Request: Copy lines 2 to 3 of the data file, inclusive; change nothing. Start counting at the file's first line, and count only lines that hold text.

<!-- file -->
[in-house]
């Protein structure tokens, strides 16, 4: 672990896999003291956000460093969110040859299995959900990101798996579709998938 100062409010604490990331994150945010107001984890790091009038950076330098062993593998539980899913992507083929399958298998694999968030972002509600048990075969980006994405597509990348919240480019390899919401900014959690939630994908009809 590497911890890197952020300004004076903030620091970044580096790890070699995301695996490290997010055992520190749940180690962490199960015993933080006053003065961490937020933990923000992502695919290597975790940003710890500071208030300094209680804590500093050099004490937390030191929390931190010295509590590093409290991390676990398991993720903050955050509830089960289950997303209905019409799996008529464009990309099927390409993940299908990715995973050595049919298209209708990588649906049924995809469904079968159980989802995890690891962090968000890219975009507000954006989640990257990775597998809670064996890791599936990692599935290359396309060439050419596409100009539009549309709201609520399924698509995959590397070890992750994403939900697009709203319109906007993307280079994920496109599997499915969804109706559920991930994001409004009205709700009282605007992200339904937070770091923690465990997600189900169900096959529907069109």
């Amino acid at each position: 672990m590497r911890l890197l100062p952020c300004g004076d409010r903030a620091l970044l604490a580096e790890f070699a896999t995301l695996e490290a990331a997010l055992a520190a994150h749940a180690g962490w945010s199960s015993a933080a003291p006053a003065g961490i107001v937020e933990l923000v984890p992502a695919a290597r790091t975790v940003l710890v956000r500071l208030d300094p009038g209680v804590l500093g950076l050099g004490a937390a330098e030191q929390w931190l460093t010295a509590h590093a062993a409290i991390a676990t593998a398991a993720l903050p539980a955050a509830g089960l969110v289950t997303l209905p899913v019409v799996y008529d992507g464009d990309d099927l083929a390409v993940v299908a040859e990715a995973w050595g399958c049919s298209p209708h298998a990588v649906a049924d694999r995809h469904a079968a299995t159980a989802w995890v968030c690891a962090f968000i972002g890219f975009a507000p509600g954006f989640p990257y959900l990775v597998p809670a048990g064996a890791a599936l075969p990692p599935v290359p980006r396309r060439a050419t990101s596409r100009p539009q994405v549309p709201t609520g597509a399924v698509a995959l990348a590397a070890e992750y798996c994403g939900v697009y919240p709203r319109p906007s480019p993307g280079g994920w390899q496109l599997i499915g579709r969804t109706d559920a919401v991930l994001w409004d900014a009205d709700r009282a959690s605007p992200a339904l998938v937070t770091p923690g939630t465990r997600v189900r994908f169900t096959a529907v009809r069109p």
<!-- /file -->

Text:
């Protein structure tokens, strides 16, 4: 672990896999003291956000460093969110040859299995959900990101798996579709998938 100062409010604490990331994150945010107001984890790091009038950076330098062993593998539980899913992507083929399958298998694999968030972002509600048990075969980006994405597509990348919240480019390899919401900014959690939630994908009809 590497911890890197952020300004004076903030620091970044580096790890070699995301695996490290997010055992520190749940180690962490199960015993933080006053003065961490937020933990923000992502695919290597975790940003710890500071208030300094209680804590500093050099004490937390030191929390931190010295509590590093409290991390676990398991993720903050955050509830089960289950997303209905019409799996008529464009990309099927390409993940299908990715995973050595049919298209209708990588649906049924995809469904079968159980989802995890690891962090968000890219975009507000954006989640990257990775597998809670064996890791599936990692599935290359396309060439050419596409100009539009549309709201609520399924698509995959590397070890992750994403939900697009709203319109906007993307280079994920496109599997499915969804109706559920991930994001409004009205709700009282605007992200339904937070770091923690465990997600189900169900096959529907069109």
């Amino acid at each position: 672990m590497r911890l890197l100062p952020c300004g004076d409010r903030a620091l970044l604490a580096e790890f070699a896999t995301l695996e490290a990331a997010l055992a520190a994150h749940a180690g962490w945010s199960s015993a933080a003291p006053a003065g961490i107001v937020e933990l923000v984890p992502a695919a290597r790091t975790v940003l710890v956000r500071l208030d300094p009038g209680v804590l500093g950076l050099g004490a937390a330098e030191q929390w931190l460093t010295a509590h590093a062993a409290i991390a676990t593998a398991a993720l903050p539980a955050a509830g089960l969110v289950t997303l209905p899913v019409v799996y008529d992507g464009d990309d099927l083929a390409v993940v299908a040859e990715a995973w050595g399958c049919s298209p209708h298998a990588v649906a049924d694999r995809h469904a079968a299995t159980a989802w995890v968030c690891a962090f968000i972002g890219f975009a507000p509600g954006f989640p990257y959900l990775v597998p809670a048990g064996a890791a599936l075969p990692p599935v290359p980006r396309r060439a050419t990101s596409r100009p539009q994405v549309p709201t609520g597509a399924v698509a995959l990348a590397a070890e992750y798996c994403g939900v697009y919240p709203r319109p906007s480019p993307g280079g994920w390899q496109l599997i499915g579709r969804t109706d559920a919401v991930l994001w409004d900014a009205d709700r009282a959690s605007p992200a339904l998938v937070t770091p923690g939630t465990r997600v189900r994908f169900t096959a529907v009809r069109p």